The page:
The death toll from the 7.8 and 7.1-magnitude earthquakes that struck Nepal April 29 and May 12, respectively, has now topped 8,000 — and is still rising — according to Nepal’s National Emergency Operations Center. All in all, the United Nations estimates that over 8 million people have been affected and almost half a million homes destroyed.
In response, multiple organizations, including local and international NGOs, have launched appeals, in an attempt to raise the United Nations’ requested $423 million to provide vital relief to those affected over the next three months. With so many appeals to choose from, thousands of people across the world are left to wonder where their funds will have the greatest impact.
While there might not be an easy answer to that question, in the hours and days that followed the disaster in Nepal, survivors and local communities were often the first to respond, in the absence of any outside assistance. The Guardian reported that a local restaurant sent some of the first bedding and other vital supplies to Nepal’s remote and badly hit Bunkot area. Similarly, it was a businessman and former resident of the area who managed to get one of the first supplies of rice through to the hungry villagers.
With 3.5 million people estimated to be in need of food assistance, and remaining gaps in nutrition, protection, education, shelter, and water, sanitation and hygiene hampering relief efforts, it is critical that those in the most inaccessible areas are reached before the impending monsoon season.
Although over 100 response organizations are on the ground providing life-sustaining relief to millions of Nepalese, the gaps in those relief efforts could arguably have been reduced if local nongovernmental organizations had been better prepared and resourced to respond in the immediate wake of the April 29 quake.
The “local first” response is a pattern repeated in many recent disasters, including the 2004 Indian Ocean earthquake and tsunami, the 2010 Haiti Earthquake and the 2013 Typhoon Haiyan in the Philippines, and clearly demonstrates the importance of working with and supporting local actors on the ground.
The ongoing World Humanitarian Summit consultations have highlighted the importance of supporting and strengthening local actors, and reorienting the humanitarian system toward a more localized approach that supports and facilitates community-level relief and recovery efforts. This includes giving local actors a greater voice and opportunity to influence the policies and practices of international aid that affect their communities and larger societies.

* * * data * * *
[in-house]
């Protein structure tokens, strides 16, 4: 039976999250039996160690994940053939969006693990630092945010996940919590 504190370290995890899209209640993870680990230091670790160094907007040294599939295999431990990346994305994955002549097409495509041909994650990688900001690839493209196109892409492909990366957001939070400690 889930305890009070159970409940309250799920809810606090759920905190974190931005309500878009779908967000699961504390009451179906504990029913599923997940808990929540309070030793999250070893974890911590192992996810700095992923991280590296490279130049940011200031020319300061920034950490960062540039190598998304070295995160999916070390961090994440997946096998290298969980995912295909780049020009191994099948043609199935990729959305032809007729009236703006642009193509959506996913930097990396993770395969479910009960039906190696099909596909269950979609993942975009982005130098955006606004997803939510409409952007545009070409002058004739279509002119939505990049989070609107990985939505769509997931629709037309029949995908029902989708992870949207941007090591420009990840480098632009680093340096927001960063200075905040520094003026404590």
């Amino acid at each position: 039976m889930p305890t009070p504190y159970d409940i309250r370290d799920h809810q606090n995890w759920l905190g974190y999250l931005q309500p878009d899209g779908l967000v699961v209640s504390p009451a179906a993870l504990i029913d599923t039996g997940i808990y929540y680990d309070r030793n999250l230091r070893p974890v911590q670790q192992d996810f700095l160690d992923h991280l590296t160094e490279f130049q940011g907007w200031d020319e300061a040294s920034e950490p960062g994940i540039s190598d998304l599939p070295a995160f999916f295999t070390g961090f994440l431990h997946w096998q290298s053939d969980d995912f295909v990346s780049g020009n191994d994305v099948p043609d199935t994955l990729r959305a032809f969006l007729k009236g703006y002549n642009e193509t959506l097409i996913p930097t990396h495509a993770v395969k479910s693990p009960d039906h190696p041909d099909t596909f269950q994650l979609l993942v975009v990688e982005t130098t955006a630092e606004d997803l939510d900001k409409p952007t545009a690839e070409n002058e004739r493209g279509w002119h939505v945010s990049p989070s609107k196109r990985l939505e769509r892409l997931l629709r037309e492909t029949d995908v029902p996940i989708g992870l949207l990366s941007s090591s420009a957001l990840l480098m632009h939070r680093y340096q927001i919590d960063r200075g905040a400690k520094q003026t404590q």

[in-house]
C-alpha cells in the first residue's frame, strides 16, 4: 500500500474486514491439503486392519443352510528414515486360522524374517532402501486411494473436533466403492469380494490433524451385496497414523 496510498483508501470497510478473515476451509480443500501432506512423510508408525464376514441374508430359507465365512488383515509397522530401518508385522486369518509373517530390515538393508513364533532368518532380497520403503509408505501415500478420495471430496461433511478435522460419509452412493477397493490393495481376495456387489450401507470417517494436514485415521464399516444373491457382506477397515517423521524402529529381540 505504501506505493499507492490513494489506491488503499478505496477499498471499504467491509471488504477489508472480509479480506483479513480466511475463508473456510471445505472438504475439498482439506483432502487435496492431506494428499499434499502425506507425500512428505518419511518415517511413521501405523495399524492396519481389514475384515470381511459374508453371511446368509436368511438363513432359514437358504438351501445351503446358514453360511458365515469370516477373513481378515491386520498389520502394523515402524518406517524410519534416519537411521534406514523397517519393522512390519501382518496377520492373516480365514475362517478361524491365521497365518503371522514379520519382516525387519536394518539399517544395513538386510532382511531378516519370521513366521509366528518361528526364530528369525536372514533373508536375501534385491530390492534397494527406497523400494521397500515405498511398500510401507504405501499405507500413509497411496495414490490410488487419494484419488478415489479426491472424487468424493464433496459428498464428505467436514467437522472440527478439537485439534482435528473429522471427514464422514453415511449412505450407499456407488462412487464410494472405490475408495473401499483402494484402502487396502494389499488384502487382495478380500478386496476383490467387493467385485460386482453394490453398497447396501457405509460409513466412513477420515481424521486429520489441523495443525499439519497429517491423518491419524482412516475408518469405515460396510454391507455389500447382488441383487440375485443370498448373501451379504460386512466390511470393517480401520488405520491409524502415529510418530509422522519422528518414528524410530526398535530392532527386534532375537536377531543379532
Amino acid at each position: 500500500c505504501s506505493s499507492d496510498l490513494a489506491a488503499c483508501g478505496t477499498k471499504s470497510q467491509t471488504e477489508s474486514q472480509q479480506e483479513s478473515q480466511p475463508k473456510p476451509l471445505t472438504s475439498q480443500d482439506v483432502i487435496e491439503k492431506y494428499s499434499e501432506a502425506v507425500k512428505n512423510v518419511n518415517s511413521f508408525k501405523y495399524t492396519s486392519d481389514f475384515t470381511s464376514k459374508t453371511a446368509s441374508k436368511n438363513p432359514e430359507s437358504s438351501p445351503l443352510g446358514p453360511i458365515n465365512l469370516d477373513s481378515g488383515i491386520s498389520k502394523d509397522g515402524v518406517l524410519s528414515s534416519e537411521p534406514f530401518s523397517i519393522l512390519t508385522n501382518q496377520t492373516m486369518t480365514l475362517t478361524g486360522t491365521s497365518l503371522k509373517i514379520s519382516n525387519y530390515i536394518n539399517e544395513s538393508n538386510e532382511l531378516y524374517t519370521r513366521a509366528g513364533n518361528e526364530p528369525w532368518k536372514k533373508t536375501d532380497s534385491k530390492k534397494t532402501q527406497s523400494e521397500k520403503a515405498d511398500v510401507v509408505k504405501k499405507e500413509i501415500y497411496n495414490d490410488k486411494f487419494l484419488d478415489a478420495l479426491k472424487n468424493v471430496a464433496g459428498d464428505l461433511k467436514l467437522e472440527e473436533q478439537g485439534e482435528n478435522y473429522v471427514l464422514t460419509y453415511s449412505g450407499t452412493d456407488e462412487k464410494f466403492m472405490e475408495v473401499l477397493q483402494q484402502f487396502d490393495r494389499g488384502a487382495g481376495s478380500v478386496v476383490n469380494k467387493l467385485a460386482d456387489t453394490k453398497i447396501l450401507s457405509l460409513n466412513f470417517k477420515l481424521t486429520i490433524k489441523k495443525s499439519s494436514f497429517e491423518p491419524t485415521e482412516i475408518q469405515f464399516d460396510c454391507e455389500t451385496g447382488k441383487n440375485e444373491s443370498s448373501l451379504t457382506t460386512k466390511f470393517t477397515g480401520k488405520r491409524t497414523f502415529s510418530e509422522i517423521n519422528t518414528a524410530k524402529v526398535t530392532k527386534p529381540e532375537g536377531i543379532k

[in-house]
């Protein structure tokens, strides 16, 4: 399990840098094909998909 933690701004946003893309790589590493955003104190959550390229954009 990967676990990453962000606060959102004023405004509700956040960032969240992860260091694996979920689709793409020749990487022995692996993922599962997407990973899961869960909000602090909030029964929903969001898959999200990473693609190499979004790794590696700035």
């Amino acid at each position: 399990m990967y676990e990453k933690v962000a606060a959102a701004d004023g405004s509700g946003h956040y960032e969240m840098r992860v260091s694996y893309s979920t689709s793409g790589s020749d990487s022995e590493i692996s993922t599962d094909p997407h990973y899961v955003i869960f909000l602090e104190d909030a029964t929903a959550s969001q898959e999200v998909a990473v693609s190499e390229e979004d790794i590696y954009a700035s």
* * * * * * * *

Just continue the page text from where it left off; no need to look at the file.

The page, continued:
To achieve this, many local actors believe that the time is right to establish a Global Network of Southern Nongovernmental Organizations in humanitarian response, recovery and resilience building, as highlighted in a report released today.
Ensuring equal voice and representation
Currently, no global space exists for SNGOs to collectively address what they perceive as capacity constraints and challenges in humanitarian response, leaving southern actors with a sense of frustration at how international agencies rarely engage with them as equal partners.
Southern actors argue that they deserve a greater say in how aid in their own communities and larger societies is put to use, especially in the context of disasters, when the work of southern NGOs is so vital to relief efforts.
Building the right kind of capacity
The desire to localize aid has often been approached from a technical perspective, with a focus on providing training and technical expertise, all of which fail to address the strategic and operational challenges faced by southern actors, particularly in terms of human resources, procurement, and financial management systems.
The proposed SNGO network would offer sustainable and appropriate capacity development resources for members. In addition, it would provide the opportunity for south to south exchange of experiences, learning and mutual capacity building.
Providing access to funding
One of the key challenges currently facing SNGOs is the difficulty in accessing funds directly from major donors. Currently, most SNGOs depend on international NGOs and the U.N. system for their funding and, therefore, have limited or no direct relationship with donors.
In large part, this is a consequence of the inability of donors to manage a multitude of small grants to SNGOs. Likewise, many SNGOs do not have the capacity to absorb large grants and meet the due diligence requirements of donors.
In recognition of these constraints, the proposed Global Network of SNGOs would establish a pooled fund mechanism to allow SNGOs to access funding from a diverse funding base. Ultimately, the objective of the pooled fund mechanism is to support SNGOs as they increase their capacity to manage large grants, placing them in an eventual position to be able to interact directly with the fund’s donors.
Putting local actors first
For some years now, prominent members of SNGOs have seen the potential for a southern network to collectively address some of the systemic challenges and gaps described above.
This is an idea whose time has come, and one that is in line with the WHS’ efforts to find “better ways to meet the needs of millions of people affected by conflicts and disasters.” Such a network will contribute to a stronger humanitarian system, and ultimately to saving more lives.
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Degan Ali is the executive director of Adeso, where she leads development and humanitarian efforts. Degan is a strategic thinker with over 15 years experience designing and managing food security, livelihoods, and water, sanitation and hygiene programs in some of the poorest, most fragile countries in Africa. Under her leadership, Adeso has become a pioneer in using cash programming to deliver aid to vulnerable populations.
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